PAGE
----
It was always my intent to find new places to watch and to shoot. I’d head out with my fellow train-nut friend Todd, or jump on my motorcycle and anticipate when the train would hit the trestle, or the bridge, or some other vantage point. No matter how many photos I’d taken, or how busy I was when the train was due in, the whistle always got to me, and I’d have to drop everything just one more time.

It’s been five years since I’ve been anywhere near a steam train. It’s been four years since I’ve lived where there was any kind of train at all. So, for me, the fake whistle at the shipyard is a tantalizing tease. Whenever it blows, every single time, I see steam, and hear wheels on rails, and remember…

Check here for some video I shot in Two Harbors, Minn., with the old DM&IR depot in the background.

Posted in Memories, Photography, trains | Tagged , , , , , | 4 Comments

Here’s a hair-raiser

This is truly a hair-raising tale.

When I was born, my hair was dark and straight. I was oblivious, of course, concerned mostly with the sudden draft of cold air and where my first meal was coming from.

By the time I was 2 or 3, I was curly-headed and blond, too young to realize that was license to have more fun. I just naturally had the fun without that special permission.

When I started school at age 5, my hair was dark and straight again. I don’t remember that being at all an issue. The only specific things I recall from that kindergarten year is the rug I used for naps, and the little boy who kissed me. (Still having fun, apparently.)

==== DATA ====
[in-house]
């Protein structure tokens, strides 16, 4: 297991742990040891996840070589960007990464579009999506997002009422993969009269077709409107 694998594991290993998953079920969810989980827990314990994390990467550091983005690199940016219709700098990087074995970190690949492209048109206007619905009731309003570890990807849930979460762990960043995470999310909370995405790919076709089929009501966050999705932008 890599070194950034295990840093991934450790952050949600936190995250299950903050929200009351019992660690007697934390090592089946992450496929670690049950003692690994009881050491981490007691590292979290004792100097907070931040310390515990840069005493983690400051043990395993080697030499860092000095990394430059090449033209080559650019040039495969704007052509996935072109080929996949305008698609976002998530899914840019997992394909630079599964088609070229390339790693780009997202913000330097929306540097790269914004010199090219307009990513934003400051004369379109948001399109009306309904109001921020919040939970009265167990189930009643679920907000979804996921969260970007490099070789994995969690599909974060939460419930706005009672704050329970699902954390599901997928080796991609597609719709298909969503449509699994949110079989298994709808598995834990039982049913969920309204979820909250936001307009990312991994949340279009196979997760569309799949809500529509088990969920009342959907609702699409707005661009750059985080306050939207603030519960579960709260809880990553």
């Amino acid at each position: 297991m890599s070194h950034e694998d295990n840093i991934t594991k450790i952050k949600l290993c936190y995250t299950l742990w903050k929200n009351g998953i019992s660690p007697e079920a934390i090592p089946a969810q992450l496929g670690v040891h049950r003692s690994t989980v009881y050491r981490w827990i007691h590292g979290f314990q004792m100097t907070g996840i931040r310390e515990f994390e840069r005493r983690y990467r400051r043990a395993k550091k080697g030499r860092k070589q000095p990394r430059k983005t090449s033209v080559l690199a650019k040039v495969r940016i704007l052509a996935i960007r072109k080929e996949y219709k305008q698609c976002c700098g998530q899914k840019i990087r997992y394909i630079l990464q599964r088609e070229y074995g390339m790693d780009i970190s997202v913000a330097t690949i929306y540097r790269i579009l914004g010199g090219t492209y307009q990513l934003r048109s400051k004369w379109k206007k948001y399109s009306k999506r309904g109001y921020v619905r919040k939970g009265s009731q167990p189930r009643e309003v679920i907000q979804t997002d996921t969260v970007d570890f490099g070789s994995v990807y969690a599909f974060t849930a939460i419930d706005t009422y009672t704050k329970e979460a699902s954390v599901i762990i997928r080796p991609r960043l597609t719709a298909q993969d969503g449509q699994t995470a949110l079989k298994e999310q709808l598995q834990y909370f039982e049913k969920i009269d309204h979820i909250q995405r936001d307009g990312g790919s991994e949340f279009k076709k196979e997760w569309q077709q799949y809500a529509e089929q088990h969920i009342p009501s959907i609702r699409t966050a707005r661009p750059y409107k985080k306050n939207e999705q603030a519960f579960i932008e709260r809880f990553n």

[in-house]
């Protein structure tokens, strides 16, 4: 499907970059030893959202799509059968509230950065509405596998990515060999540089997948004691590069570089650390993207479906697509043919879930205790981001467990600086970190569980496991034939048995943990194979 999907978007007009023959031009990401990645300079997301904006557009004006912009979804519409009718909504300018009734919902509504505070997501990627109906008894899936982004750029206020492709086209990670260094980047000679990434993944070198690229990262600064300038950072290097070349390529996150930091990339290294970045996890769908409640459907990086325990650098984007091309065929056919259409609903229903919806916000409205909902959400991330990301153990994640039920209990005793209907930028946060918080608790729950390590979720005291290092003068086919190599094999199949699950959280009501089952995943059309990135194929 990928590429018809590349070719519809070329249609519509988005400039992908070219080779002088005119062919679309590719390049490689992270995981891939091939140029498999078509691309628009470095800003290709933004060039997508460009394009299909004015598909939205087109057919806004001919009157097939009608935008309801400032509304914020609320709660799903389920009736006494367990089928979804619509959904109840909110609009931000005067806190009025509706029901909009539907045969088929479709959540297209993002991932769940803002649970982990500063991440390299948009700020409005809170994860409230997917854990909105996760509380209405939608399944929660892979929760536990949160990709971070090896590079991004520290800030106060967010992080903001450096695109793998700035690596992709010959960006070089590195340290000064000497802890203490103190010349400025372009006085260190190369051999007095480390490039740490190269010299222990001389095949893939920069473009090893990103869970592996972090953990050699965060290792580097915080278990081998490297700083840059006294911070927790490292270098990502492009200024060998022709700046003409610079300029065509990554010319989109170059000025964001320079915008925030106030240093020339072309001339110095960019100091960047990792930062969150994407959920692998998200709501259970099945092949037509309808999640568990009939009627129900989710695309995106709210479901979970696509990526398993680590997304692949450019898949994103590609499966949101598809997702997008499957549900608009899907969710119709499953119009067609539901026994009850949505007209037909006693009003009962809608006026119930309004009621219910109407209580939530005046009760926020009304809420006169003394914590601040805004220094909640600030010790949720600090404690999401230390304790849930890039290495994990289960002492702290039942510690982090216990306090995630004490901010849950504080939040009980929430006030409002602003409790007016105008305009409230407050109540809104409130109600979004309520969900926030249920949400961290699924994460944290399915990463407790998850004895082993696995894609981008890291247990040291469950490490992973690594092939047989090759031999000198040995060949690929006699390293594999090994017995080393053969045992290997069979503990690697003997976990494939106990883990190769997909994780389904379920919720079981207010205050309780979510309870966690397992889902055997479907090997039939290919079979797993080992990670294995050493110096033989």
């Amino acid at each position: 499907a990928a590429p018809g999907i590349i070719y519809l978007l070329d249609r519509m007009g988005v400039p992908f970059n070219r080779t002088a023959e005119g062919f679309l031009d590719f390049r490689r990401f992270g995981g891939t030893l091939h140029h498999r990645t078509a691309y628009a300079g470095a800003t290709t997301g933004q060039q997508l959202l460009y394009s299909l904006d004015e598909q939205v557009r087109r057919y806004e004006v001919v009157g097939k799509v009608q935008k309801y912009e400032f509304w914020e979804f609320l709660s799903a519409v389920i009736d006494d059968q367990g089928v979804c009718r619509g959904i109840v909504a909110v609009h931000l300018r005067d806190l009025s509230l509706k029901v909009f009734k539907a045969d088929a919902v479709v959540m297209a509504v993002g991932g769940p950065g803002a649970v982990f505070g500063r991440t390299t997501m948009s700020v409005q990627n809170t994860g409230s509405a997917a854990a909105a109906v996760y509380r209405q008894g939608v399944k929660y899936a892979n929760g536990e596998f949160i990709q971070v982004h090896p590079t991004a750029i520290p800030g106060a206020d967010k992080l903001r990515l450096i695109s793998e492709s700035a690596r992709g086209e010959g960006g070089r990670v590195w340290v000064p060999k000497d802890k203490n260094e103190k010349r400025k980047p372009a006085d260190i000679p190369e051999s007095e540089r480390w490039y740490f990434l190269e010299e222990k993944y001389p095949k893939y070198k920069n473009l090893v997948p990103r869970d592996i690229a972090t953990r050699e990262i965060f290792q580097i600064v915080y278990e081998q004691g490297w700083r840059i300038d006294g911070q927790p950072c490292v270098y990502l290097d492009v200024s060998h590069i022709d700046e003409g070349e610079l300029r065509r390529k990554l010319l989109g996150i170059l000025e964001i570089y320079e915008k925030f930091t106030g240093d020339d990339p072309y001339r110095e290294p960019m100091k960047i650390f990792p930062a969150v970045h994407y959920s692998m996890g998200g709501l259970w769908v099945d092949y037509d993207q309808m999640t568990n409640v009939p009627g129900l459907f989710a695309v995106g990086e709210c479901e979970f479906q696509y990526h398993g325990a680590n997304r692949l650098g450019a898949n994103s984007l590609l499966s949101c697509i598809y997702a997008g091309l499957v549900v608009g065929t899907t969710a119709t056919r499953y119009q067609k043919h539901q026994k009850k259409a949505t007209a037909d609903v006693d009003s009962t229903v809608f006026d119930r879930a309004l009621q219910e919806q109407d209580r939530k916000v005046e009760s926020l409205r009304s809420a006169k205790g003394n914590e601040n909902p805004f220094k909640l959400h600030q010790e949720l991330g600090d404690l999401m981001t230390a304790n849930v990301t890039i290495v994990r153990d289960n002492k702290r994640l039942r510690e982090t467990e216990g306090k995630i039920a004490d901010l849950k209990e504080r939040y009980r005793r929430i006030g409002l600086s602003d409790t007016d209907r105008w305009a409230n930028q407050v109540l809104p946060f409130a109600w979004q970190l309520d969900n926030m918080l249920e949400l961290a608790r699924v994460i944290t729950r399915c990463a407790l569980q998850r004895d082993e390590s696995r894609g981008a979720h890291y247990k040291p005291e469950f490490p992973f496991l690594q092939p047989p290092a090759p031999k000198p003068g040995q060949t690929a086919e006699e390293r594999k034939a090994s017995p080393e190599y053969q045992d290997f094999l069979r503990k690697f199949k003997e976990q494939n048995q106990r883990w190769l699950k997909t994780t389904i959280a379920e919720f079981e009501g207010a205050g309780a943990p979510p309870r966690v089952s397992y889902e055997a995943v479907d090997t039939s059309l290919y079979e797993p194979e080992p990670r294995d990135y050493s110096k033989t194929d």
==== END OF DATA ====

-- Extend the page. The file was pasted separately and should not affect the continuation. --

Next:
In the sixth grade, my hair started to curl. Nothing riotous, just waves with minds of their own. A memory from that year is picture day, when an eighth-grade expert decided to take control of the rebel waves and restyle my hair for the camera. My mother still hasn’t recovered.

Throughout high school, my hair got curlier and even frizzed in the humidity. I kept it short when the style was long and stick-straight, and I complained daily to my mother.

“I hate this hair! I don’t know what to do with it!”

My mother, whose hair has always been stick-straight, was no help at all, although she did attempt to comfort me.

“Someday, when you have your own kids and you’re busy, you’ll be glad you don’t have to fuss with your hair,” she said. You can imagine what I thought of that advice.

In college I decided to grow it anyway, having discovered the magical

Via Bing Images

Via Bing Images

properties of humongous-sized rollers. I invested in lots of them, as well as a floor-standing hair dryer, and “doing my hair” started taking up great portions of my day. I majored in journalism and minored in hair.

A few years later, I did what all teenagers think they’ll never do: I proved my mother right. I had my kids, my days were long and full, and I cut my hair short again. Wash it, comb it back, let it curl however it wanted, never another thought. My peers were jealous. Now I was the one with the bragging rights.

With my history, I should have known things wouldn’t stay that way. I am now old enough to collect government funds, and my hair has changed yet again. This time it’s gray–and gray it will stay because I have no intention of coloring it to that same shade of reddish brown that’s the telltale sign of doctored locks. (I wondered, in my 50s, why all my friends’ hair was the same color. Silly me.) If gray hair makes men “distinguished” and not old, that should apply to women, too.

But, worse than the gray, my hair is straightening again.

Hat-and-hood hair--the best I can do these days.

Hat-and-hood hair–the best I can do these days.

I can still coax a curl out of it here and there, and it looks especially good when styled and rearranged by a winter hat and hood after a long walk with the dog. That is far from a reliable route to chic.

I think it’s time for another heart-to-heart with Mom. I know just what I’m going to say.

“I hate this hair! I don’t know what to do with it!”

I already know part of the answer, though. If I live long enough, it’s sure to change again.

Posted in Human behavior, Humor, Memories | Tagged , , , , | 5 Comments